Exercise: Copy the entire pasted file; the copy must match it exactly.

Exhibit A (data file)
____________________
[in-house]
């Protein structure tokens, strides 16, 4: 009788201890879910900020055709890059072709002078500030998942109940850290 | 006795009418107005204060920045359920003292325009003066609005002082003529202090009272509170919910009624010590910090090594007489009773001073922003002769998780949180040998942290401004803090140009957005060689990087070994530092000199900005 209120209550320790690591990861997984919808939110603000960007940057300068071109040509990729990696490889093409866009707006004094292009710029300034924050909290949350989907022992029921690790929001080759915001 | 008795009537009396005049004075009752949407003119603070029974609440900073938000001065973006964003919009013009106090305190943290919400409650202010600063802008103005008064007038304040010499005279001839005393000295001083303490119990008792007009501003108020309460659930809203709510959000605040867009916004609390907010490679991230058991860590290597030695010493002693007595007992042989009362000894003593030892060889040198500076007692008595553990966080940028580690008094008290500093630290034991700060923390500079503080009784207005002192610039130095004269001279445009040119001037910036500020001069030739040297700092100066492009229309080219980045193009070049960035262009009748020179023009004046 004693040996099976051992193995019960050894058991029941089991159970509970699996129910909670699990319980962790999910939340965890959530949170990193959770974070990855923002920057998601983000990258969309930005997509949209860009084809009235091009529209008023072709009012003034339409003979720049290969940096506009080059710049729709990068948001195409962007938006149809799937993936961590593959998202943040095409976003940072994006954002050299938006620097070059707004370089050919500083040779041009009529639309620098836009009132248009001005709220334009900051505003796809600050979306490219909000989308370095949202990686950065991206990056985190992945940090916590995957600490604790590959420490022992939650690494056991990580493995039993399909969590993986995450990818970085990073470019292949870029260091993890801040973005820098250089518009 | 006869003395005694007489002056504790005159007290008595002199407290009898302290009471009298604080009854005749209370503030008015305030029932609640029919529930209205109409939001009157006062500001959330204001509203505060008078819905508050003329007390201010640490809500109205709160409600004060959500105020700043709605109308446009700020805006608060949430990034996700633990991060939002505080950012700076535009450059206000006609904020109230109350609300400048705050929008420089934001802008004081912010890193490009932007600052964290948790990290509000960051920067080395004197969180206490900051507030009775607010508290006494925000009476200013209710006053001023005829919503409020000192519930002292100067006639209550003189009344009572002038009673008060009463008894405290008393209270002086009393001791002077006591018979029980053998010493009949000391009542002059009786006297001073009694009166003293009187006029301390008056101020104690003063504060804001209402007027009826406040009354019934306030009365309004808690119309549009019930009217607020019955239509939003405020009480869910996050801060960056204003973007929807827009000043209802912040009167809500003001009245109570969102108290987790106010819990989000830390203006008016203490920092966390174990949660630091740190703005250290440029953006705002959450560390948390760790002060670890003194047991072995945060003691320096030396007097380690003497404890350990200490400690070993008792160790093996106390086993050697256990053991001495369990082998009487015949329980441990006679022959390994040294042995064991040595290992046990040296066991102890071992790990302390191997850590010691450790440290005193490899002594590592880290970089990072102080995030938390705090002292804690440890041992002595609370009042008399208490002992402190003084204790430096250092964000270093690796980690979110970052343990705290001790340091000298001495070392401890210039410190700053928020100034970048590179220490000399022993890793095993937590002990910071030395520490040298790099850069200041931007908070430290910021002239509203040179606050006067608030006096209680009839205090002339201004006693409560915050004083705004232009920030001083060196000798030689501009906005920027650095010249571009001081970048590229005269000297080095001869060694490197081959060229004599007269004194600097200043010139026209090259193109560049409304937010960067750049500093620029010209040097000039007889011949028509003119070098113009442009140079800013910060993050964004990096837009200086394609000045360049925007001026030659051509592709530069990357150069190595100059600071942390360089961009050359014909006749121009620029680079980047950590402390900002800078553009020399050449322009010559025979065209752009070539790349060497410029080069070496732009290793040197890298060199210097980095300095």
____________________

[in-house]
């Protein structure tokens, strides 16, 4: 009788201890879910900020055709890059072709002078500030998942109940850290 | 006795009418107005204060920045359920003292325009003066609005002082003529202090009272509170919910009624010590910090090594007489009773001073922003002769998780949180040998942290401004803090140009957005060689990087070994530092000199900005 209120209550320790690591990861997984919808939110603000960007940057300068071109040509990729990696490889093409866009707006004094292009710029300034924050909290949350989907022992029921690790929001080759915001 | 008795009537009396005049004075009752949407003119603070029974609440900073938000001065973006964003919009013009106090305190943290919400409650202010600063802008103005008064007038304040010499005279001839005393000295001083303490119990008792007009501003108020309460659930809203709510959000605040867009916004609390907010490679991230058991860590290597030695010493002693007595007992042989009362000894003593030892060889040198500076007692008595553990966080940028580690008094008290500093630290034991700060923390500079503080009784207005002192610039130095004269001279445009040119001037910036500020001069030739040297700092100066492009229309080219980045193009070049960035262009009748020179023009004046 004693040996099976051992193995019960050894058991029941089991159970509970699996129910909670699990319980962790999910939340965890959530949170990193959770974070990855923002920057998601983000990258969309930005997509949209860009084809009235091009529209008023072709009012003034339409003979720049290969940096506009080059710049729709990068948001195409962007938006149809799937993936961590593959998202943040095409976003940072994006954002050299938006620097070059707004370089050919500083040779041009009529639309620098836009009132248009001005709220334009900051505003796809600050979306490219909000989308370095949202990686950065991206990056985190992945940090916590995957600490604790590959420490022992939650690494056991990580493995039993399909969590993986995450990818970085990073470019292949870029260091993890801040973005820098250089518009 | 006869003395005694007489002056504790005159007290008595002199407290009898302290009471009298604080009854005749209370503030008015305030029932609640029919529930209205109409939001009157006062500001959330204001509203505060008078819905508050003329007390201010640490809500109205709160409600004060959500105020700043709605109308446009700020805006608060949430990034996700633990991060939002505080950012700076535009450059206000006609904020109230109350609300400048705050929008420089934001802008004081912010890193490009932007600052964290948790990290509000960051920067080395004197969180206490900051507030009775607010508290006494925000009476200013209710006053001023005829919503409020000192519930002292100067006639209550003189009344009572002038009673008060009463008894405290008393209270002086009393001791002077006591018979029980053998010493009949000391009542002059009786006297001073009694009166003293009187006029301390008056101020104690003063504060804001209402007027009826406040009354019934306030009365309004808690119309549009019930009217607020019955239509939003405020009480869910996050801060960056204003973007929807827009000043209802912040009167809500003001009245109570969102108290987790106010819990989000830390203006008016203490920092966390174990949660630091740190703005250290440029953006705002959450560390948390760790002060670890003194047991072995945060003691320096030396007097380690003497404890350990200490400690070993008792160790093996106390086993050697256990053991001495369990082998009487015949329980441990006679022959390994040294042995064991040595290992046990040296066991102890071992790990302390191997850590010691450790440290005193490899002594590592880290970089990072102080995030938390705090002292804690440890041992002595609370009042008399208490002992402190003084204790430096250092964000270093690796980690979110970052343990705290001790340091000298001495070392401890210039410190700053928020100034970048590179220490000399022993890793095993937590002990910071030395520490040298790099850069200041931007908070430290910021002239509203040179606050006067608030006096209680009839205090002339201004006693409560915050004083705004232009920030001083060196000798030689501009906005920027650095010249571009001081970048590229005269000297080095001869060694490197081959060229004599007269004194600097200043010139026209090259193109560049409304937010960067750049500093620029010209040097000039007889011949028509003119070098113009442009140079800013910060993050964004990096837009200086394609000045360049925007001026030659051509592709530069990357150069190595100059600071942390360089961009050359014909006749121009620029680079980047950590402390900002800078553009020399050449322009010559025979065209752009070539790349060497410029080069070496732009290793040197890298060199210097980095300095």